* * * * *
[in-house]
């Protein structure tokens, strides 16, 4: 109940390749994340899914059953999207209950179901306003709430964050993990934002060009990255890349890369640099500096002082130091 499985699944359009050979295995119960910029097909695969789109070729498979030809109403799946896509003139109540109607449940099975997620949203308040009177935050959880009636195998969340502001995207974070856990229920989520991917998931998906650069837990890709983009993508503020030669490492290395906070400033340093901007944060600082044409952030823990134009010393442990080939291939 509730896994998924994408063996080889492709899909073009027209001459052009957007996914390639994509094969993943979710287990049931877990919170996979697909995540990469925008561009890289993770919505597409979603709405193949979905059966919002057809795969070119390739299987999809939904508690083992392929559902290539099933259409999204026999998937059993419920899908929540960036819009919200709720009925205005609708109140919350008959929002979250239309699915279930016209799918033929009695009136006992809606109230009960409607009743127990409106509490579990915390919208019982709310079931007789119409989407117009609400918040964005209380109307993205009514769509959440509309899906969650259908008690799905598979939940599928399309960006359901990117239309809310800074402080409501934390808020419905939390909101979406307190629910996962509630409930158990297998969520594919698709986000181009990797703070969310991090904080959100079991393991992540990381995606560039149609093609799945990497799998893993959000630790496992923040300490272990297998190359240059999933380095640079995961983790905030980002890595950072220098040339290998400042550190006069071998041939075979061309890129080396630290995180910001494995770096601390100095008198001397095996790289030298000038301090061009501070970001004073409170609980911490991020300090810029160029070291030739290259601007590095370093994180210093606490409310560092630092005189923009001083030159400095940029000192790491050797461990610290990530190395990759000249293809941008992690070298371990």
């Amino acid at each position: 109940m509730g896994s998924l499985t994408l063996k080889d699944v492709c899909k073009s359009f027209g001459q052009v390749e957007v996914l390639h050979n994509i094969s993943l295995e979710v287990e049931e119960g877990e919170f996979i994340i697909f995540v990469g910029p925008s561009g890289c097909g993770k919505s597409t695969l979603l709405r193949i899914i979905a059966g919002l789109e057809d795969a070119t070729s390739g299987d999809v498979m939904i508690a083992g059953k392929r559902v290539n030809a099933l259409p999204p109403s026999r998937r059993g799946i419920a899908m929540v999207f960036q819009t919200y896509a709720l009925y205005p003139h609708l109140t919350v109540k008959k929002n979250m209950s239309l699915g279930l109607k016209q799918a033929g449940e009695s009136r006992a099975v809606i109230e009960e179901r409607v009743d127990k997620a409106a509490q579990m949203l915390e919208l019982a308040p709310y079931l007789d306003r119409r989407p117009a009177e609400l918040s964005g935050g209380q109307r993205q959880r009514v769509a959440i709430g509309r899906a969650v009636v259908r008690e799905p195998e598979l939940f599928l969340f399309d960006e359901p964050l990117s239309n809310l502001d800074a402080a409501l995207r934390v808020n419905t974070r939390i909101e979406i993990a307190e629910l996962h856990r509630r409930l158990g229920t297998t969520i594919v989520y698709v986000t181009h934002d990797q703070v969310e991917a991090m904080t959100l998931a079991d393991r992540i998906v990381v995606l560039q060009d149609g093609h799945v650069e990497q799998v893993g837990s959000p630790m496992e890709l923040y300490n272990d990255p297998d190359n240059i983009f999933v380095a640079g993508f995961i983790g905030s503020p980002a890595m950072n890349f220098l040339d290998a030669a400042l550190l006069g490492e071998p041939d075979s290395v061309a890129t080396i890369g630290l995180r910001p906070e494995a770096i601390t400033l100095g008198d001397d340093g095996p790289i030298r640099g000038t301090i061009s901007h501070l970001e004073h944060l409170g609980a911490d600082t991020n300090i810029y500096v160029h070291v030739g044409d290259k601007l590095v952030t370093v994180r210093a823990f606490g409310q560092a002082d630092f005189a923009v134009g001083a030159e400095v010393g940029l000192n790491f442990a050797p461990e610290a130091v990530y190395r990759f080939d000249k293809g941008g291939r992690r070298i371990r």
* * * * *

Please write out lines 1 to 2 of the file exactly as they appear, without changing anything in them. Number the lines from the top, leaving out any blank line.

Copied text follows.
[in-house]
């Protein structure tokens, strides 16, 4: 109940390749994340899914059953999207209950179901306003709430964050993990934002060009990255890349890369640099500096002082130091 499985699944359009050979295995119960910029097909695969789109070729498979030809109403799946896509003139109540109607449940099975997620949203308040009177935050959880009636195998969340502001995207974070856990229920989520991917998931998906650069837990890709983009993508503020030669490492290395906070400033340093901007944060600082044409952030823990134009010393442990080939291939 509730896994998924994408063996080889492709899909073009027209001459052009957007996914390639994509094969993943979710287990049931877990919170996979697909995540990469925008561009890289993770919505597409979603709405193949979905059966919002057809795969070119390739299987999809939904508690083992392929559902290539099933259409999204026999998937059993419920899908929540960036819009919200709720009925205005609708109140919350008959929002979250239309699915279930016209799918033929009695009136006992809606109230009960409607009743127990409106509490579990915390919208019982709310079931007789119409989407117009609400918040964005209380109307993205009514769509959440509309899906969650259908008690799905598979939940599928399309960006359901990117239309809310800074402080409501934390808020419905939390909101979406307190629910996962509630409930158990297998969520594919698709986000181009990797703070969310991090904080959100079991393991992540990381995606560039149609093609799945990497799998893993959000630790496992923040300490272990297998190359240059999933380095640079995961983790905030980002890595950072220098040339290998400042550190006069071998041939075979061309890129080396630290995180910001494995770096601390100095008198001397095996790289030298000038301090061009501070970001004073409170609980911490991020300090810029160029070291030739290259601007590095370093994180210093606490409310560092630092005189923009001083030159400095940029000192790491050797461990610290990530190395990759000249293809941008992690070298371990």